Italian Spring Break

Artichoke field Montelupone

Artichoke field in Italy

artichokes market in Fano

Carciofi at Market

Are you ready for an Italian Spring Break? Begin by changing your mind set with a new attitude and create a lifestyle that values beauty, art, culture, good food and wine. Spring foods in Italy include spring peas (primavera piselli), asparagus (asparagi), fava beans and spring lamb (agnello) and artichokes (carciofi).  You’ve never eaten artichokes Italian style! Carts loaded with artichokes appear at the outdoor markets all over Rome in springtime. Their long stems and leaves are still attached, which helps to keep them from drying out. Italian cooks know that the stems are as tasty as the artichoke hearts. They only need peeling and can be cooked right alongside the artichokes. Take an Italian Spring Break at home by preparing agnello al forno con patate arrosto (Spring Leg of Lamb roasted with Potatoes and fresh rosemary) and Braised Artichokes paired with a Valpolicella from the Veneto region of Italy.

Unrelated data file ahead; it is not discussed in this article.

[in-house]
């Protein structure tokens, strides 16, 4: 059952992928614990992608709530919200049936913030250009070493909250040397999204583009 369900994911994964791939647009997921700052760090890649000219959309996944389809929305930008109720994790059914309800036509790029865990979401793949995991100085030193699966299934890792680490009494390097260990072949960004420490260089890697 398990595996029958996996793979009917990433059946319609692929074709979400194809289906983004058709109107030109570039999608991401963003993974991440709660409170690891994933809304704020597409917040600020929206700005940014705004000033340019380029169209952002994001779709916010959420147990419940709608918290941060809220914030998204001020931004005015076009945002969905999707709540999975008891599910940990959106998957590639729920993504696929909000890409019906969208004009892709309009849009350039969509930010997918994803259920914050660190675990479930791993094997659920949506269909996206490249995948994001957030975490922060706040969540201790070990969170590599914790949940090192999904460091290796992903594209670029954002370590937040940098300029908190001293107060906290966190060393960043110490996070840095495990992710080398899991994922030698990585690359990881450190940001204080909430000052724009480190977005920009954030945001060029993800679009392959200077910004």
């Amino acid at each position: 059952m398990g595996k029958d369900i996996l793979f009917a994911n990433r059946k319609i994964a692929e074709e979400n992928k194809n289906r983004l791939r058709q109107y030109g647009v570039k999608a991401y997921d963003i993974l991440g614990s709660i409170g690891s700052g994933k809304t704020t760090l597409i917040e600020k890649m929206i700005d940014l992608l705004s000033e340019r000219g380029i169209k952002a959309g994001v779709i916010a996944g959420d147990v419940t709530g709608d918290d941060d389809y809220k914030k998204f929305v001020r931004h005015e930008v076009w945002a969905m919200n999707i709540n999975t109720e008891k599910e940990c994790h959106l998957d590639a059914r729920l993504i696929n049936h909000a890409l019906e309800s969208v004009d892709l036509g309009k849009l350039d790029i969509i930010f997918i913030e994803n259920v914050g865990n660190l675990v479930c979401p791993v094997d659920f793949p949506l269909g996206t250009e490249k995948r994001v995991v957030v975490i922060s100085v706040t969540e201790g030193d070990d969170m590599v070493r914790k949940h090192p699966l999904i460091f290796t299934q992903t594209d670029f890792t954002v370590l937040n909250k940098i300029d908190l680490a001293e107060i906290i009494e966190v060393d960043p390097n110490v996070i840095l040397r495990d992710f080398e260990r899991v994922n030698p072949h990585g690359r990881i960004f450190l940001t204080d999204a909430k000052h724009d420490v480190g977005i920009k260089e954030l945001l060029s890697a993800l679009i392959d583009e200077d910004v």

To prepare Arrosto di Agnello, or Roast Leg of Lamb you will need

2 sprigs of fresh rosemary
3  cloves of garlic
coarsely ground black pepper and salt
one leg of lamb at room temperature
1/2 cup extra olive oil
few drops of wine vinegar

PREHEAT oven to 450 degrees F.

STRIP the leaves from the sprigs of rosemary. Chop 1 sprig of rosemary and garlic into small pieces, combining the ingredients. Mix with a good pinch of salt and black pepper. Make cuts here and there over the leg of lamb and stuff with the garlic mixture.

ANOINT the lamb well with good extra virgin olive oil and sprinkle on more coarse salt and pepper. Put the lamb on a rack in a roasting pan and place in a hot oven to sear the meat (20 – 30 min), lower the heat to 375 degrees to cook the lamb through (1 – 1.5 hours). BASTE occasionally with extra virgin olive oil which you can brush on with the other sprig of rosemary and once or twice sprinkle on a few drops of wine vinegar. If your oven has a revolving spit then use that instead of the rack and pan. NOTE: Tuscans like their lamb to be well cooked with a crusty salty exterior. They do not carve the lamb into slices but break it into large chunks.

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